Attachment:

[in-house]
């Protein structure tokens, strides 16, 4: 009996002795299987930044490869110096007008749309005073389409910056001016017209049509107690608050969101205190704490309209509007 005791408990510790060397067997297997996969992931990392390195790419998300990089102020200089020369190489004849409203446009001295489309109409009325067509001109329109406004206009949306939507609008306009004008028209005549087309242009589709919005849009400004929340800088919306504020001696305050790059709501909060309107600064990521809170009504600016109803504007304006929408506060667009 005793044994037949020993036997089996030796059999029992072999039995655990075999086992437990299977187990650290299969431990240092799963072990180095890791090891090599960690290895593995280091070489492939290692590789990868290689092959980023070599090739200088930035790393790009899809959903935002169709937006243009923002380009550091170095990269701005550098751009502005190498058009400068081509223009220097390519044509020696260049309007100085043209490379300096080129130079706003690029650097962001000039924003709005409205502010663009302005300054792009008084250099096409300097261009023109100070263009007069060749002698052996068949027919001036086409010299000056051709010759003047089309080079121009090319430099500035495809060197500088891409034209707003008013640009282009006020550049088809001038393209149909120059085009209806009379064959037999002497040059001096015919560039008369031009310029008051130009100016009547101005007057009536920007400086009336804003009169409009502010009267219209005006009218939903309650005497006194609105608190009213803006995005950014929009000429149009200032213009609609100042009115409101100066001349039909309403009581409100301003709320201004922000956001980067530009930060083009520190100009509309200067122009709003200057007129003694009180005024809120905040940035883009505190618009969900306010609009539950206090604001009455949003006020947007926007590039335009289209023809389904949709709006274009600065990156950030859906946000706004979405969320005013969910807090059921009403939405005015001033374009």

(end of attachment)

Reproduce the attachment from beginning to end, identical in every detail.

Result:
[in-house]
């Protein structure tokens, strides 16, 4: 009996002795299987930044490869110096007008749309005073389409910056001016017209049509107690608050969101205190704490309209509007 005791408990510790060397067997297997996969992931990392390195790419998300990089102020200089020369190489004849409203446009001295489309109409009325067509001109329109406004206009949306939507609008306009004008028209005549087309242009589709919005849009400004929340800088919306504020001696305050790059709501909060309107600064990521809170009504600016109803504007304006929408506060667009 005793044994037949020993036997089996030796059999029992072999039995655990075999086992437990299977187990650290299969431990240092799963072990180095890791090891090599960690290895593995280091070489492939290692590789990868290689092959980023070599090739200088930035790393790009899809959903935002169709937006243009923002380009550091170095990269701005550098751009502005190498058009400068081509223009220097390519044509020696260049309007100085043209490379300096080129130079706003690029650097962001000039924003709005409205502010663009302005300054792009008084250099096409300097261009023109100070263009007069060749002698052996068949027919001036086409010299000056051709010759003047089309080079121009090319430099500035495809060197500088891409034209707003008013640009282009006020550049088809001038393209149909120059085009209806009379064959037999002497040059001096015919560039008369031009310029008051130009100016009547101005007057009536920007400086009336804003009169409009502010009267219209005006009218939903309650005497006194609105608190009213803006995005950014929009000429149009200032213009609609100042009115409101100066001349039909309403009581409100301003709320201004922000956001980067530009930060083009520190100009509309200067122009709003200057007129003694009180005024809120905040940035883009505190618009969900306010609009539950206090604001009455949003006020947007926007590039335009289209023809389904949709709006274009600065990156950030859906946000706004979405969320005013969910807090059921009403939405005015001033374009």